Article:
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In the course of his 30-year career, David Bernstein has trained more than 6,000 developers at hundreds of companies on how to improve their software design and construction. His company, Techniques of Design (http://www.techniquesofdesign.com), provides customized training, coaching and consulting to software developers and development teams around the world, enabling them to master essential practices, including Agile, Scrum, XP, test-driven development, design patterns and related techniques, for building high-quality software more rapidly. David is a DZone MVB and is not an employee of DZone and has posted 18 posts at DZone. You can read more from them at their website. View Full User Profile

Agile Prototyping on a Napkin

10.14.2010
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As an agile developer I still prototype but I tend to do it differently than in the past. I now make a distinction between a prototype and a proof-of-concept. A proof-of-concept is code that verifies an approach to solving a problem. I use a proof-of-concept as a sanity check to make sure I am taking an approach that will accomplish what I want. Since I often build things that I’ve never built before using services I’ve never used before I find that a proof-of-concept can help me evaluate implementation decisions early in the development cycle and that can save me a lot of  time.

By contrast, a prototype is a mock-up. I use prototypes to help me and my clients visualize how we will interact with a system I am building. I used to build prototypes like I build proof-of-concepts but I now I rarely use a computer for prototyping.

The problem with showing users prototypes is they almost always focus on what is missing as opposed to what is there. My wife is a filmmaker and she has a similar problem when showing rough cuts to her clients. With a rough cut she is looking for general feedback on the main points of the video but she often gets feedback about the audio quality or that colors don’t match from shot to shot. Guess what? Those things are fixed at the end of the project once all the content has been agreed upon so that kind of feedback is not valuable to her in the early stages of a project.

The same is true when building a software system. Prototypes are rough sketches without the robustness of a final product and it is often confusing to users when we show them a half-baked version of their project for feedback, even though they know it is not yet finished.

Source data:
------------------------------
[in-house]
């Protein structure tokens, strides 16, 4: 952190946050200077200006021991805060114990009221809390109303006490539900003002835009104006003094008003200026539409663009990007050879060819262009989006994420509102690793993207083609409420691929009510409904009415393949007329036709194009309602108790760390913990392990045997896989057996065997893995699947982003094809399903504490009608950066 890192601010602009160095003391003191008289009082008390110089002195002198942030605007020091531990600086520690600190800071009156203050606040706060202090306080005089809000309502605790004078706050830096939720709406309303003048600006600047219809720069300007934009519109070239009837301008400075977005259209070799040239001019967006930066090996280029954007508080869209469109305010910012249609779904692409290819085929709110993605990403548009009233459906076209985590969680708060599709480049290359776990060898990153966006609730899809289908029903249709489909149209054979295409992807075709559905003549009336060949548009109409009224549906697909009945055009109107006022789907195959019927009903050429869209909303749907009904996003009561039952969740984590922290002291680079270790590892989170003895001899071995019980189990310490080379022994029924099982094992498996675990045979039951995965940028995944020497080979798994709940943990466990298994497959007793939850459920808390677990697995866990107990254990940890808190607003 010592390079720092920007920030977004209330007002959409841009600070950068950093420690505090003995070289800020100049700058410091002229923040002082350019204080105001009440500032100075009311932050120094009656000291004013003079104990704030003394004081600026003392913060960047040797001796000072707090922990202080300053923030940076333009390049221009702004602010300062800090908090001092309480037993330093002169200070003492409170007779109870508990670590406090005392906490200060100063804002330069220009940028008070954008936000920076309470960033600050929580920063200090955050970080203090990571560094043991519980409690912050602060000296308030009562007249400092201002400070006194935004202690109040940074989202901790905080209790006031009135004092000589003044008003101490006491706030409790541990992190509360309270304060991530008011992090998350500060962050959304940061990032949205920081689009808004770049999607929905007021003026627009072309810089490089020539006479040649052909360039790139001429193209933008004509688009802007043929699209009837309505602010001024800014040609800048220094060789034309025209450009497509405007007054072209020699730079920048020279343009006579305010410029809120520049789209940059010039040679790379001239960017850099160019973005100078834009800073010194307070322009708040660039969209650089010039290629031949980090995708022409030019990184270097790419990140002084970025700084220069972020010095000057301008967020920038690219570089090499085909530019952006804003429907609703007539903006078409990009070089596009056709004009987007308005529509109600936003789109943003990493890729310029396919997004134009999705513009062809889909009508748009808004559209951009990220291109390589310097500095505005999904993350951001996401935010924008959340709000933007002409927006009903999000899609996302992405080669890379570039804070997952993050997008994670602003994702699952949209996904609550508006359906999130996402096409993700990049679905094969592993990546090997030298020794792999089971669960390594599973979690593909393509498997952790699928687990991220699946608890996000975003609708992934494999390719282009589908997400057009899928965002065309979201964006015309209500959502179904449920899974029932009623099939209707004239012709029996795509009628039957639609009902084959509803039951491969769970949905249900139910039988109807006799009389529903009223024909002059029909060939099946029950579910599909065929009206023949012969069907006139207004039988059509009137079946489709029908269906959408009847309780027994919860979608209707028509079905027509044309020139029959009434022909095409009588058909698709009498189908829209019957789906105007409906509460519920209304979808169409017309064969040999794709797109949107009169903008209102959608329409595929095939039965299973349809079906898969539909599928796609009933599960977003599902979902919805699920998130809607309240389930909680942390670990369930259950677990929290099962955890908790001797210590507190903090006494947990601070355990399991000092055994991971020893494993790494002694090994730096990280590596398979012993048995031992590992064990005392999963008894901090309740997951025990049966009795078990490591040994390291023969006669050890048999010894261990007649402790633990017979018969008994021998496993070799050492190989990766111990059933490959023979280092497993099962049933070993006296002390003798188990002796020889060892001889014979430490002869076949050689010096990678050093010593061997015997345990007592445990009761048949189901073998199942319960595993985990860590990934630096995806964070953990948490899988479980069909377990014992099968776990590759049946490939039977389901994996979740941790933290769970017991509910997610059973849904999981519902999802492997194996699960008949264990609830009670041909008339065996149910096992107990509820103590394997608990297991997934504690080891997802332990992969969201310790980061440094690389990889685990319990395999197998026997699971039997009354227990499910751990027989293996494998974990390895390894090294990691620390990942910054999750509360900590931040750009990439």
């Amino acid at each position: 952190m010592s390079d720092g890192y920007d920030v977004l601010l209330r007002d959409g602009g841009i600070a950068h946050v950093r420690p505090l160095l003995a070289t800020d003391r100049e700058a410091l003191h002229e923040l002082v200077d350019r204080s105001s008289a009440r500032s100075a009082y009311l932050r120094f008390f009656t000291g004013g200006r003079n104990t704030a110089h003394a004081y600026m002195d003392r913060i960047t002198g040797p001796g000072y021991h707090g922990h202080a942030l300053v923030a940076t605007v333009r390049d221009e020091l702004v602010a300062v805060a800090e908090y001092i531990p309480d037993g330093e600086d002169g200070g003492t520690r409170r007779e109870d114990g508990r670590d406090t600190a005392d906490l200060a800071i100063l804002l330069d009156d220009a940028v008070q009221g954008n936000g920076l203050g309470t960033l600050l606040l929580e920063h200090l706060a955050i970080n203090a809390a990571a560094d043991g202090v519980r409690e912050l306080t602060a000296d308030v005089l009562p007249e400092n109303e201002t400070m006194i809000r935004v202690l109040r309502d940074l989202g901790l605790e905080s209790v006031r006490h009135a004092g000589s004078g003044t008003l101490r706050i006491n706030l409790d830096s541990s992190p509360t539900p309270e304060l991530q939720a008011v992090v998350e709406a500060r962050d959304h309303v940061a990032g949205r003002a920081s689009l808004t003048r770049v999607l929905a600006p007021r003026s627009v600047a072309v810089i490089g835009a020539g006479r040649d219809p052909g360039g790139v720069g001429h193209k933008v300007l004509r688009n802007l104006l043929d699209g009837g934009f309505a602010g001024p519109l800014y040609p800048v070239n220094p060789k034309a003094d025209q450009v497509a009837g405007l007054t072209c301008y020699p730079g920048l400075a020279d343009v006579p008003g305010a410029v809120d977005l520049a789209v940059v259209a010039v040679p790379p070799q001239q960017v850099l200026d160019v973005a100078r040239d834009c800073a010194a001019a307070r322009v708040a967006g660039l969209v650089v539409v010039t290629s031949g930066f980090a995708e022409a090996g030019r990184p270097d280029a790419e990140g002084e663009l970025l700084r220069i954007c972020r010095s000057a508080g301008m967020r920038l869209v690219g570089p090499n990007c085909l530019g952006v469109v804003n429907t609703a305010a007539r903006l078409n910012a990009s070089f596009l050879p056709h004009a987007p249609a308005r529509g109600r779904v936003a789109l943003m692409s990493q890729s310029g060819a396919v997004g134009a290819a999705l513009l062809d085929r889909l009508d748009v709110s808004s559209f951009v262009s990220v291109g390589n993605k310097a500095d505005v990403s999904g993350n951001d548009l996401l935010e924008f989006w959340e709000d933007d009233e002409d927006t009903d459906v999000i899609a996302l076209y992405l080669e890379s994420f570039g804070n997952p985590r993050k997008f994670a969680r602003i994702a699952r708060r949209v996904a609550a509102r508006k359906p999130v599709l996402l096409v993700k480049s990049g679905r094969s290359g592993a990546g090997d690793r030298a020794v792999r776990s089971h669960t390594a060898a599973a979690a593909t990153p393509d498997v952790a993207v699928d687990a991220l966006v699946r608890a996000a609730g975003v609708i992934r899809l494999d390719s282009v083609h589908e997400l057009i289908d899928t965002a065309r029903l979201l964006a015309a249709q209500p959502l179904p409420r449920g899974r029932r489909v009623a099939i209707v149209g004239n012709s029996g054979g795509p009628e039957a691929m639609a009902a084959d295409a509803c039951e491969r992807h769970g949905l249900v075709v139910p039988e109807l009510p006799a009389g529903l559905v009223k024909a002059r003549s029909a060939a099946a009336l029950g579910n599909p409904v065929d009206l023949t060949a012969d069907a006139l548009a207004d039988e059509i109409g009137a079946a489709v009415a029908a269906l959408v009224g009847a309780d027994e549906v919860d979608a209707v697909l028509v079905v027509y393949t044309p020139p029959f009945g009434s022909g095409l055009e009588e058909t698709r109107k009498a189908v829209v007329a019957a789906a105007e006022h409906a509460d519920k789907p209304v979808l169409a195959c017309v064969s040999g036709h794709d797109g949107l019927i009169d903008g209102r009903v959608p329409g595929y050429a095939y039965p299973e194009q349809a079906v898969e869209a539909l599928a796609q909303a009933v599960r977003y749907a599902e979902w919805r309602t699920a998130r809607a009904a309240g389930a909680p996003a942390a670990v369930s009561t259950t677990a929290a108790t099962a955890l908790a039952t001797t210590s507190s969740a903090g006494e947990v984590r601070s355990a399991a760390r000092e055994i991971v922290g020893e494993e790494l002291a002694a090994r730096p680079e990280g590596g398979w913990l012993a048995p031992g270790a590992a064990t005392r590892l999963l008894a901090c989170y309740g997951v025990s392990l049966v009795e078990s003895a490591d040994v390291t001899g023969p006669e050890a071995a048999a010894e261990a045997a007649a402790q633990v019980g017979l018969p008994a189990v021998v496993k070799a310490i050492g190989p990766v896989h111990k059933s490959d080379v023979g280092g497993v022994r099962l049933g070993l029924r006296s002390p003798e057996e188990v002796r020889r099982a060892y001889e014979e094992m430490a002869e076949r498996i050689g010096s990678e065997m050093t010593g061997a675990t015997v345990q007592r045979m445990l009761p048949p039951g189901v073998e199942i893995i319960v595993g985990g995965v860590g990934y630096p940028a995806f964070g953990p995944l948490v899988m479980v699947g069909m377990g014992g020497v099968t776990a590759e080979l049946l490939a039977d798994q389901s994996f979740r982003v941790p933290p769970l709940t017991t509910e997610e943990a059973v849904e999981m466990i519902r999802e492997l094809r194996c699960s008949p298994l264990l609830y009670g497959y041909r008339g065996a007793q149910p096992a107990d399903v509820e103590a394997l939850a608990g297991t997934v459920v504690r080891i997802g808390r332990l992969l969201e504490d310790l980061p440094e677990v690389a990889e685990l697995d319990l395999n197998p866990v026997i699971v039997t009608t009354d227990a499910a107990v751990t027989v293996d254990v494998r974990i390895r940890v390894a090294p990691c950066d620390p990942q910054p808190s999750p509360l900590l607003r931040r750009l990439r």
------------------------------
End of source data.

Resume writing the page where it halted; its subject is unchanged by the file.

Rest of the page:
There’s an old trick in the film industry my wife now uses when showing a work in progress. Rather than bring the client into the studio to see the rough cut my wife has this meeting by phone. She just holds the phone to the speaker and plays the audio for a show to her client who is no longer distracted by missing shots or the need for color correction and can focus on the audio content of the show only.

I’ve learned from my wife and now I very often draw my prototypes away from the computer. In fact, I prefer to draw dialogs for customers to review on napkins for this kind of work; it feels less formal and clients don’t get hung up on what is missing.

When I started to do this I found that I was building far better code and here’s why. When I created a quick and dirty prototype on my computer and then used it as the basis for my product I ended up with code that had coupled the business rules to the user interface. Yes, there are patterns that could help, such as Model-View-Controller, but I found that when I build a system completely apart from the user interface I end up with a far better organized program where all the business rules were encapsulated and apart from its presentation.

Rather than drive a program from main() I use unit tests to exercise each business rule in isolation. I also get the benefit of having a pluggable user interface since it is encapsulated from the rest of the program. And as an added bonus I can mock out the user interface altogether and drive everything a user can do through the UI programmatically so I can automate UI testing.

Difficult problems can be often be simplified when they are broken down. One way to break down a program is to separate the user interface component from the rest of the system. Doing this often makes the program simpler to write, maintain and makes the system more testable.

References
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